Today is the last day we started out in Kyoto. I will miss the Palace Side hotel with their staff that spoke decent English and their food which was decent every time (something you shouldn’t take for granted when you are in Japan, or so we found out). We started out by hoisting our luggage down using the elevators and sticking on a delivery tag so they would be delivered to the next hotel in Tokyo. After some problems with mislabeled addresses we finally got the right address and I started breakfast 15 minutes late which meant I had only 15 minutes left. After 10 minutes I walked outside to smoke and I found a big touring bus waiting there for us. For some reason if you rent a bus in Japan you get 2 stewardesses for free with the bus. Both of them spoke pretty decent English and besides translating for us they didn’t had to do much (makes you wonder what the Japanese make them do…).
We left for Tokyo after everyone had showed up but first we would make a small detour to a Toyota plant. Just after we left I fell asleep and we started out in sunny weather but when I woke up a short while later we were suddenly driving in the snow and the weather was cloudy. After two quick stops where we got our lunch (I found some ichigo-bread, aka strawberry bread, at the freeway supermarket which made a nice lunch and once again an excuse not to try the local cuisine) and then arrived at the Toyota plant where we were told we couldn’t take pictures.
We started out at the assembly shop where they make all kinds of Toyota cars (3 types I think) including the Toyota Prius. Its pretty cool to see how the whole plant works. From assorting parts to putting the cars together. Toyota works with the JIT principle: Just In Time. Cars are ordered and build exactly to the specifications of the customer. This means that on each assembly line each car is different. Its fun to hear all the happy tunes and see all the (autonomous or manually driven) trolleys wiz around the plant delivering parts and components to each station at the time they are needed.
Next we went to visit the body shop where the dangerous welding is automated by robots. You observe everything during the tours from suspended walkways high above the work floor but I would not like to be walking around the body shop while all the robots are doing their thing. The walkways are shielded from sparks and with colored shields from high intensity flames but still you get a warning to watch out for welding sparks that manage to jump over the shielding and not to look into the welding torches.
After the plant tour we used the touring car to get to the Toyota demonstration building (we even used the bus to travel between the assembly shop and the body shop, go figure how large these facilities are). Most of the demonstrations were either old news or we had just seen it for real so we quickly skipped down to the showroom where they had some racing cars, new Toyota’s and even some Lexus cars. Which we ofcourse had to try ^-^.
I will summarize by saying that Lexus is pretty nice but with my length you have to set the seat all the way back to be able to fit in there properly. Once seated its pretty comfortable but when you compare this to a BMW I’d say the Germans have sized their cars a bit better (except for the Z-series but those a made for rich leprechauns anyway).
After we had checked out the show room we assembled in a meeting room on the second floor to talk with someone from Toyota PR. Even though he didn’t specifically say he was from Public Relations we quickly fired a lot of technical questions which he wasn’t able to answer so he finally said he did PR so we would stop asking difficult questions (that’s what you get for having 25 IT students coming over).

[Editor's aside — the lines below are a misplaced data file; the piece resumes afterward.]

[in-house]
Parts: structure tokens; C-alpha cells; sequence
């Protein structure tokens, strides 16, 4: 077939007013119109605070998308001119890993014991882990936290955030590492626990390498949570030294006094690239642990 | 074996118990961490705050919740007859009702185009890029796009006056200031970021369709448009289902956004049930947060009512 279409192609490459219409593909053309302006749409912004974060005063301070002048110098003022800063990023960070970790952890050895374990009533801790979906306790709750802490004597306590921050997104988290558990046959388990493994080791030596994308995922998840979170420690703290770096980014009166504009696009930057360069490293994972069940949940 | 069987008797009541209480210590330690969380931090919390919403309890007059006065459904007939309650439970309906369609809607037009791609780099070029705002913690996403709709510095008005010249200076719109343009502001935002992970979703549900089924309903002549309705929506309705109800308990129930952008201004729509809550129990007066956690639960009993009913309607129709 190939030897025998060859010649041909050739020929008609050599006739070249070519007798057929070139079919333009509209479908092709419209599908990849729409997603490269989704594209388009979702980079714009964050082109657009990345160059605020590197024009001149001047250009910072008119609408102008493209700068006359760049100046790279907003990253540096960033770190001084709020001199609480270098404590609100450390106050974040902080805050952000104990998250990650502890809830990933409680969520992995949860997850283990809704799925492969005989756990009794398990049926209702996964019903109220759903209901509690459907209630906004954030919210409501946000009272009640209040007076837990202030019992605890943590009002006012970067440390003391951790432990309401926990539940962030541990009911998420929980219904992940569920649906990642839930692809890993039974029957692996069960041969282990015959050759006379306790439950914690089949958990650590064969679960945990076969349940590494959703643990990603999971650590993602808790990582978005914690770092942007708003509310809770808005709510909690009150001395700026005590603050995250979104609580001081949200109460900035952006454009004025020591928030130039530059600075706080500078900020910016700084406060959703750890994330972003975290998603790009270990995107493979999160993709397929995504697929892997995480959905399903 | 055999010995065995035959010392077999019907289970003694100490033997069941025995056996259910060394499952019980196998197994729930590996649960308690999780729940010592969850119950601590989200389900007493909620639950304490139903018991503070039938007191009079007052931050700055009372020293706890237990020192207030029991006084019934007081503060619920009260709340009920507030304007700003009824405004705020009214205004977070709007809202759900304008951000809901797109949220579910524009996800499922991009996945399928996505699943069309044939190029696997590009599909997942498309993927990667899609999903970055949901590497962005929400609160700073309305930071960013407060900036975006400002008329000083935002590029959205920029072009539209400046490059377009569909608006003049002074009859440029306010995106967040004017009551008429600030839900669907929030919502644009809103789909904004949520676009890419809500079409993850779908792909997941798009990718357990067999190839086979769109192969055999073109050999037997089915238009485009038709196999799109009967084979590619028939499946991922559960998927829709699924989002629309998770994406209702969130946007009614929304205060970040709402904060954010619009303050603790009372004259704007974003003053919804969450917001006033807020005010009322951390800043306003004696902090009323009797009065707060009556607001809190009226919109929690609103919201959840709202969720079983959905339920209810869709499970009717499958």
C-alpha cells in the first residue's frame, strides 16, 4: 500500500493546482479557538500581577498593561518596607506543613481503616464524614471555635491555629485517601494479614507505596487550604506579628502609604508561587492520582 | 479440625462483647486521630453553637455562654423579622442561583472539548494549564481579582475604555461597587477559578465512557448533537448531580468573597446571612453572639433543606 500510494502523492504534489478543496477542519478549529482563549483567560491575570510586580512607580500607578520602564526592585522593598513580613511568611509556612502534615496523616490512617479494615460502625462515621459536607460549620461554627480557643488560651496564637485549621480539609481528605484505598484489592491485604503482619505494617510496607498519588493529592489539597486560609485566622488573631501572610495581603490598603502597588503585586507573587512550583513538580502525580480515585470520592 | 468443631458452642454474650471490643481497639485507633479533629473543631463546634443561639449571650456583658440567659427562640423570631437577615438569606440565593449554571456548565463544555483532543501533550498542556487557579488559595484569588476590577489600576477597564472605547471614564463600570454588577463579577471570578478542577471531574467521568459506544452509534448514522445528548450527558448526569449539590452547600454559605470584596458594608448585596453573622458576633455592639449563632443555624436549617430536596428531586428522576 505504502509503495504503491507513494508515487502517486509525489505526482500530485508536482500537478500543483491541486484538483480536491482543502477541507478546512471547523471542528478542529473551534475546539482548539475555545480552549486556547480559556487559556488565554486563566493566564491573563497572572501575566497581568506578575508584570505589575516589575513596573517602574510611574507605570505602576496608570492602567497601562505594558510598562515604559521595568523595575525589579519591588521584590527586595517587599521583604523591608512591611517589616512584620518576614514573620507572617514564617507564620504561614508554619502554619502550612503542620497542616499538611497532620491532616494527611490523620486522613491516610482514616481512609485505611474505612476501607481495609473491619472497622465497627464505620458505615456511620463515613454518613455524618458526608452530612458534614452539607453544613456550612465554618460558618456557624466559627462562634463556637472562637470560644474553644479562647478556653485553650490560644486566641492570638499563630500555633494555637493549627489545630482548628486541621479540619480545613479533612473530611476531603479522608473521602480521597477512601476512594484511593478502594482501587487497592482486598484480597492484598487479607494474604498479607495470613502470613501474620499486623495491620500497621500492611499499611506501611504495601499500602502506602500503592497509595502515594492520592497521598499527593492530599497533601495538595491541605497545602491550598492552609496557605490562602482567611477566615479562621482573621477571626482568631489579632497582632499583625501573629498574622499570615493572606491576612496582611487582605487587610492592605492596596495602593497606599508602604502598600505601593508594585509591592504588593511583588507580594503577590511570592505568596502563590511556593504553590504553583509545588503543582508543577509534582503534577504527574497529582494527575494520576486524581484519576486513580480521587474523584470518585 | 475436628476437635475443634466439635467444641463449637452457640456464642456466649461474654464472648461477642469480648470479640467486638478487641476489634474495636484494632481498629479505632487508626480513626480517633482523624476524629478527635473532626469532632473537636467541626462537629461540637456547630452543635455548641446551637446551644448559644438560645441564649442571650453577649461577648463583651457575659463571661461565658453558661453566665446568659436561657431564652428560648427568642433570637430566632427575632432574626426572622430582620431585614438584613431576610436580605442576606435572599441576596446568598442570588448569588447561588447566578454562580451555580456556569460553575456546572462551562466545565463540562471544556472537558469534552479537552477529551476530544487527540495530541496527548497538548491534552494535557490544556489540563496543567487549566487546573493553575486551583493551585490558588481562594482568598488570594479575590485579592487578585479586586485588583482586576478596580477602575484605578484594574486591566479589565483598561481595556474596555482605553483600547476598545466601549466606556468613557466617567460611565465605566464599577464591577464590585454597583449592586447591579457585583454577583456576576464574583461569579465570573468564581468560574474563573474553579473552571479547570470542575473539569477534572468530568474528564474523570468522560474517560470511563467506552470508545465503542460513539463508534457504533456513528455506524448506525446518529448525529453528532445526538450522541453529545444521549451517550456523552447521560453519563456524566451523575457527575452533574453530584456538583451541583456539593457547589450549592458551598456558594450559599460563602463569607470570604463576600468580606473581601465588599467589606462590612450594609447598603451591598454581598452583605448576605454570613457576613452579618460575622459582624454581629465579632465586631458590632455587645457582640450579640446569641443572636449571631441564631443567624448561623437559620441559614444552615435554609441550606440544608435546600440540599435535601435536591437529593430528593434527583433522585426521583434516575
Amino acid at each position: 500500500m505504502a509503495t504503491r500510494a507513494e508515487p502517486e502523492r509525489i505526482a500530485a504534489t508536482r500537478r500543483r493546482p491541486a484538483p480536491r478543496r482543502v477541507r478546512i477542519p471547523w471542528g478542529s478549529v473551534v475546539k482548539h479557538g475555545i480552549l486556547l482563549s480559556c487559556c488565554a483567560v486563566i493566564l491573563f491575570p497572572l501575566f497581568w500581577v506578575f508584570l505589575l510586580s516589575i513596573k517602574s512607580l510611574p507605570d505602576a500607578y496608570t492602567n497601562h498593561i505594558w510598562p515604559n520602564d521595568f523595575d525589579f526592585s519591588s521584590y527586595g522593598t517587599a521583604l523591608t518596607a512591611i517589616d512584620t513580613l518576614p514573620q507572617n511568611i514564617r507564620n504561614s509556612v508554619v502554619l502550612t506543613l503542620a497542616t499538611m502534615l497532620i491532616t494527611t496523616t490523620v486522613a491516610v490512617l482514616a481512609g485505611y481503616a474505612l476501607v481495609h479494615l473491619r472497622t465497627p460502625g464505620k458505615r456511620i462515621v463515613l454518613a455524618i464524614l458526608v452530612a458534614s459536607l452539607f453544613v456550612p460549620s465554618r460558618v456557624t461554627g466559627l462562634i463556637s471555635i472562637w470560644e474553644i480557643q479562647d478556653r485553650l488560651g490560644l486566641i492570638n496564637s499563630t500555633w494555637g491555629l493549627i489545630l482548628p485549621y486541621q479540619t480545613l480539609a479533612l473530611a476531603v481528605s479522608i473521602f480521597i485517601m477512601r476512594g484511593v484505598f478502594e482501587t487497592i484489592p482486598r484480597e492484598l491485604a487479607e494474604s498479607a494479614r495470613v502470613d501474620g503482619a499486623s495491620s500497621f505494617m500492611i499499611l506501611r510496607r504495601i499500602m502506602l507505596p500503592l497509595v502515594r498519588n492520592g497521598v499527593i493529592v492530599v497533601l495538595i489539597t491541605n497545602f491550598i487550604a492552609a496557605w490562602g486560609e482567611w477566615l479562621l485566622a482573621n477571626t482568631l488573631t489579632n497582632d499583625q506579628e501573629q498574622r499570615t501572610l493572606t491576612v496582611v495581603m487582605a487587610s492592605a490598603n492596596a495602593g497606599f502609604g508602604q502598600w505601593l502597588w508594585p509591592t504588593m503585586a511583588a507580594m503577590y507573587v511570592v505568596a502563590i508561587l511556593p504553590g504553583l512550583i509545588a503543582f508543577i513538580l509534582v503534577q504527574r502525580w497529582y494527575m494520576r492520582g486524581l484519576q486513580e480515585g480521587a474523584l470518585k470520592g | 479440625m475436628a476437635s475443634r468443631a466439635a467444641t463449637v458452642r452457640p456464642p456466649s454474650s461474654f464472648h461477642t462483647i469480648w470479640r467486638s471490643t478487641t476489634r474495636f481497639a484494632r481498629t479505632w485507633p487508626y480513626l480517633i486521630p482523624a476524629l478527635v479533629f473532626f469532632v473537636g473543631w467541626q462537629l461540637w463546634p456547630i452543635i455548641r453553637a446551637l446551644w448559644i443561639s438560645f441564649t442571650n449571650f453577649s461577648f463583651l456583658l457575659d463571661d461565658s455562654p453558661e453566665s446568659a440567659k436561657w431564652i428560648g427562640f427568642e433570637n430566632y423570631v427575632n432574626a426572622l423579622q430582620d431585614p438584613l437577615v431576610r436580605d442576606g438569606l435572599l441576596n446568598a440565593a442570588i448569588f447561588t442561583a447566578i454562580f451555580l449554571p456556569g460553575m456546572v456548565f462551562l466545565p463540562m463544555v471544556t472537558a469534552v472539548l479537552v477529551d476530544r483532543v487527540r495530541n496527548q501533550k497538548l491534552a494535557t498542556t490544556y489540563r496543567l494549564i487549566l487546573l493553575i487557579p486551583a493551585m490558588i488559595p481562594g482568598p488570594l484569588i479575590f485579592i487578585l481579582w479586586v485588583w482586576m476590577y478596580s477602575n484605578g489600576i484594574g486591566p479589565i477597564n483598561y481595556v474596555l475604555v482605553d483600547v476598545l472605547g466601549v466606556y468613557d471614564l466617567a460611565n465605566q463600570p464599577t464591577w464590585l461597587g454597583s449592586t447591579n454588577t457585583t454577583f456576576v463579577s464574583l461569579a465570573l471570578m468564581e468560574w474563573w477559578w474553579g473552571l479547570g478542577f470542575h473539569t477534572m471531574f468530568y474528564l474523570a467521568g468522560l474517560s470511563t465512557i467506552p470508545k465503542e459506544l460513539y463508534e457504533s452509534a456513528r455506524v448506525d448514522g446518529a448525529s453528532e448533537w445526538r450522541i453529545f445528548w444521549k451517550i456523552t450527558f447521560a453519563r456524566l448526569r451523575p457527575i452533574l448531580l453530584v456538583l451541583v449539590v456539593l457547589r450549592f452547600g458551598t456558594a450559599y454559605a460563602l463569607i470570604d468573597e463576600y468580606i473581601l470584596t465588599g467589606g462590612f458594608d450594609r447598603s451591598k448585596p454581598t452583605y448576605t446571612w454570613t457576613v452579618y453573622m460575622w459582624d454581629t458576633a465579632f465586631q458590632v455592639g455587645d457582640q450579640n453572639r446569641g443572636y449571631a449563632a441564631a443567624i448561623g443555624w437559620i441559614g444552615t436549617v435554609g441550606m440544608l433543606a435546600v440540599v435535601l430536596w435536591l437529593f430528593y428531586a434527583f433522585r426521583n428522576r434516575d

Toyota has some interesting visions for the future but most of the visions are pretty practical: smart safety systems everywhere. Most of which we know from Discovery Channel but still pretty cool.
After the Toyota visit the bus brought us to Nagoya where we had reserved at a local restaurant but we had some spare time. As small group decided to find a Star Bucks or compatible and we finally settled for a Tully’s Coffee a few blocks from the rendes-vous spot. After we had gulped down the coffee we hurried back to the crossing where we found the rest of the group.
Someone from the restaurant came to pick us up and guide us to the restaurant. Once there we had to take off our shoes on the second floor for a traditional style meal. I was lucky enough to be sitting at the corner of one of the tables so I could sit sideways. The food consisted of some cold bowl of noodles, brown stuff, some funky sauce and a giant shrimp. It looked so good I decided to just eat the white rice and wash it down with beer.
Well hotel, it was supposed to be Sakura Hotel if not for the fact that the hotel was not in Jimbocho but the hostel was. Once we entered the hostel and found our rooms we found out that toilets, showers and sinks where in fact all shared for each floor. The room I slept in with Roel, Guido and Jip was barely big enough to fit 2 tower beds, a door and a small table between the beds with a TV on it that didn’t work. Great.
After some bitching (and some irritation from some idiots who had deployed the fire exist from the 4th floor within 4 minutes after arriving) we found out that the committee had not booked this ho(s)tel directly and that every room was supposed to have its own shower and toilet. They would try to get it sorted and relocate us. The only problem is that the criteria are pretty hard: large group, cheap hotel and in Jimbocho otherwise the travel guide would be useless as all times and stations would change.
We finally decided to ignore the problem for now and head for bed as it would be an early start the next morning.